My French Coach and My Spanish Coach
Might as well tackle these two together as - apart from the obvious difference - they're basically the same. My French Coach and My Spanish Coach have been developed with assistance from language teachers. Each title presents you with nearly 10,000 words and 400 phrases to learn. There are mini-games to unlock and lessons that teach you not only vocabulary but how to conjugate verbs and construct sentences.
It's all presented rather stylishly, with clean, crisp visuals and not a beret or sombrero in sight. There is jolly accordion music and jolly fiesta music to contend with, but it's all so jolly you won't mind. Most importantly, both titles make excellent use of the DS's unique features.
During lessons, for example, your coach will explain new words on the top screen. You can touch the bottom screen to hear how they're pronounced. You can also test your pronunciation by speaking into the DS's microphone then playing back the recording. There's an option to play it back simultaneously with a recording of a native speaker so you can determine just how rubbish your accent is.
It's entirely up to you to gauge this, however - none of the mini-games test you on your speaking skills. Only one of them tests your listening ability. My French Coach and My Spanish Coach are only really good for practicing reading, arguably the easiest language skill anyway.
Still, both titles do a good job of teaching you new words and evaluating how well you're learning them. There are eight mini-games this time, including Wordsearch and Flash Cards, which are self-explanatory. More complex are Bridge Builder, where you use foreign words like building blocks to translate phrases, and Fill-in-the-Blank, which involves completing sentences with the correct verb. The most game-like offering is Hit-A-Word; it's Whack-A-Mole, except you must only hit the moles with the right words displayed underneath them.
As with My Word Coach the games get repetitive, but the reward comes from learning new stuff. Unlike with My Word Coach you aren't restricted to 15 minutes of play per day. You can keep playing mini-games to earn "mastery points" and thereby unlock new lessons for as long as you wish.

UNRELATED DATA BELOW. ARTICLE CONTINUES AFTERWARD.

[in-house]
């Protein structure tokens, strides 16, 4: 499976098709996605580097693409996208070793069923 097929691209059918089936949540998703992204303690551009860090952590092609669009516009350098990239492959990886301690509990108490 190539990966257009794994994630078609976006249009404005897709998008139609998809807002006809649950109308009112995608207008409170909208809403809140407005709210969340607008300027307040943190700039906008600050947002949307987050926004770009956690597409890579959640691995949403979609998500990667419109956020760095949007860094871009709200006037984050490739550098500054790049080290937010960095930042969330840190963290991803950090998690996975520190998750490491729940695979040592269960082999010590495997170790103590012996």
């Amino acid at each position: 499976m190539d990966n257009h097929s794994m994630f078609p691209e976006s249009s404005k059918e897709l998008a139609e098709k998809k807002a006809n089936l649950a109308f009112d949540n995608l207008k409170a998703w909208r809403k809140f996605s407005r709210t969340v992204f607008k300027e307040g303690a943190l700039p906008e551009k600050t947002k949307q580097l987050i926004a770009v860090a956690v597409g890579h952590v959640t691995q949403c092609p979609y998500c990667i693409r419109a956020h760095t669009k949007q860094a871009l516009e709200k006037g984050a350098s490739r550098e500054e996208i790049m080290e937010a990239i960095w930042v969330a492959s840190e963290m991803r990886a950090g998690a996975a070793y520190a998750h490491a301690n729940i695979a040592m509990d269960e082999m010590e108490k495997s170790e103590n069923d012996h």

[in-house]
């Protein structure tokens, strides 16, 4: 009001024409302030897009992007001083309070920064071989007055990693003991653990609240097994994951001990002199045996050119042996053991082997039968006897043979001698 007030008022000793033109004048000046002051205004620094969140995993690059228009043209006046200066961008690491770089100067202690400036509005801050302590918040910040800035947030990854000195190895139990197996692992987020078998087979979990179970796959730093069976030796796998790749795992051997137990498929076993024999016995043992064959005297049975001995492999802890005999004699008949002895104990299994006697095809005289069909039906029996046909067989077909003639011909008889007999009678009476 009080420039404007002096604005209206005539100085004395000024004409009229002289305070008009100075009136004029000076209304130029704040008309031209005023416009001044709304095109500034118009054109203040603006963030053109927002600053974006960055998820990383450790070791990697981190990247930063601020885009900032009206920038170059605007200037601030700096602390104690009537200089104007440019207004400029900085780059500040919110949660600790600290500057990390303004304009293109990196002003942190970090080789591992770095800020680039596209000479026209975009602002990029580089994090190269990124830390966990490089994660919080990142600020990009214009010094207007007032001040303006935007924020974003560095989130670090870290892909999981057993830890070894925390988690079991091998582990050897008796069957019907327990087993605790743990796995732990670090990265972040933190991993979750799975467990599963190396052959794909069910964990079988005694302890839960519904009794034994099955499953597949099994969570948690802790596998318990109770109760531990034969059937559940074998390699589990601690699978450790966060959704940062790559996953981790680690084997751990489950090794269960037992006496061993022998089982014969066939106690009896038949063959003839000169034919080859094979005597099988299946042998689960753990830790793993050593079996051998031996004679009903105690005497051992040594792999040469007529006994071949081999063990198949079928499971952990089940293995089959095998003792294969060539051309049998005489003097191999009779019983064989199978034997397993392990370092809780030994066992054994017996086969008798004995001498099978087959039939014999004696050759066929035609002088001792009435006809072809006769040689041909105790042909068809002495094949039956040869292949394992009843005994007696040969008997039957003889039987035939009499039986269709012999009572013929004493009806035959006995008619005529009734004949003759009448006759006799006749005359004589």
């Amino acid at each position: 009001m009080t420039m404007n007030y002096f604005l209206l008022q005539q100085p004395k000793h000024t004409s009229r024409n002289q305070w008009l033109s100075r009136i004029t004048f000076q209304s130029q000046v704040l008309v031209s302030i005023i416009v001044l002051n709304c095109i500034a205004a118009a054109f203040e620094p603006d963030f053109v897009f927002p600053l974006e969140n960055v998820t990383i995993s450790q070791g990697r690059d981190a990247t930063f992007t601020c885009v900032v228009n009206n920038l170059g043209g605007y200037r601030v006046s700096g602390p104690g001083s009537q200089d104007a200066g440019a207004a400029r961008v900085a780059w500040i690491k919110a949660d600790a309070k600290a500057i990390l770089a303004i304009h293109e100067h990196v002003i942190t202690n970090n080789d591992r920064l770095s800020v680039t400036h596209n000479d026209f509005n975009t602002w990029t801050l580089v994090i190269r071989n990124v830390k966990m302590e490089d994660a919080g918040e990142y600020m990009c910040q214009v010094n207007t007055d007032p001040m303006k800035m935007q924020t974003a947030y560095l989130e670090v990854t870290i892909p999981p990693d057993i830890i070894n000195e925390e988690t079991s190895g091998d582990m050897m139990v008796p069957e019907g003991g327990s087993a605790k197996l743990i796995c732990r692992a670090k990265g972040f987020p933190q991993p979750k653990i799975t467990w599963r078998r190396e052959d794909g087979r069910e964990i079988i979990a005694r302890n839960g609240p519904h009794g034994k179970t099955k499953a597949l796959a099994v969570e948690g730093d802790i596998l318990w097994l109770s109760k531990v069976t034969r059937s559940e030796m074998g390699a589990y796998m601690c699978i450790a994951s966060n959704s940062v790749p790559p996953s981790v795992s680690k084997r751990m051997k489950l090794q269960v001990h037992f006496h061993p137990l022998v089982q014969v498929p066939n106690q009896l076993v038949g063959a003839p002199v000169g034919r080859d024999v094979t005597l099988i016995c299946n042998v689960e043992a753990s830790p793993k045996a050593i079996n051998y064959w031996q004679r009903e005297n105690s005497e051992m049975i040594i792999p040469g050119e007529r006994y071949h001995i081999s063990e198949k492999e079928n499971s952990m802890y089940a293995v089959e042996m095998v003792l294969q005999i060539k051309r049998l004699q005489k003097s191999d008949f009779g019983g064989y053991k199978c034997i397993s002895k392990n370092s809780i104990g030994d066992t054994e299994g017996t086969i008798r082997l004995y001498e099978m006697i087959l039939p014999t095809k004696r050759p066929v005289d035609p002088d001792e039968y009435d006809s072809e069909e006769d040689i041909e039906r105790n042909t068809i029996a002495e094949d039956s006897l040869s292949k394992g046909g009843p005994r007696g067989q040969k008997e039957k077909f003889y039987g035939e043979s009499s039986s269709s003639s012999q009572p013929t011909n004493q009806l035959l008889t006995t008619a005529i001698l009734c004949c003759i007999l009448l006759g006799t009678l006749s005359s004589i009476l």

Both titles have the word 'BEGINNER' stamped on the box but account for different levels within that category. I was able to test them out from two perspectives. I studied French at GCSE and can still remember how to say I played tennis at the weekend while wearing a hat then I ate a hamburger and it rained. My French Coach gauged this from the initial test I took, so I was allowed to skip the first dozen lessons. This seemed about right, and I quickly found myself learning new stuff as well as brushing up on things I'd forgotten.
My knowledge of Spanish extends to the lyrics of La Isla Bonita and the Gipsy Kings' version of Hotel California. This is why I once got on the wrong bus, didn't realise for 12 hours and had to spend a night in a "hotel" in a tiny Peruvian village wondering how the bloodstains got quite so far up the walls. My Spanish Coach accurately assessed this, viciously described me as being at 'Toddler' level and set about teaching me how to say "I".
Yo didn't find starting as an absolute beginner to be a problem. The pace with which new words are introduced is just right. There's also a good balance between new verbs and new vocabulary, so you feel like you're learning about how the language is structured and not just endless lists of nouns.
So My French Coach and My Spanish Coach are useful learning tools whether you've got a basic knowledge of the language or none at all. They're not going to make you fluent, and the emphasis is definitely on developing your reading skills. But then Sony's ridiculous Talkman thing for PSP attempted to test speaking and listening, and look how that turned out.
The titles would certainly be handy on holiday, especially when you consider the extra features included such as a dictionary and phrasebook. I'd also suggest they'd make good revision aides. I've certainly had more fun with My French Coach than with the hateful Tricolore books and stupid Martine and her endless parade of stupid cousins who play endless games of tennis and make parties every Friday night because apparently there is nothing else to do in stupid La Rochelle which I will never be able to visit and enjoy because of Tricolore.
Don't buy My French Coach or My Spanish Coach expecting to have as much fun as you would with something like Zoo Keeper. Nor should you expect the teaching to be as effective as proper lessons. But as tools for improving your language skills, whether you're starting from scratch or have some basic knowledge, they're great.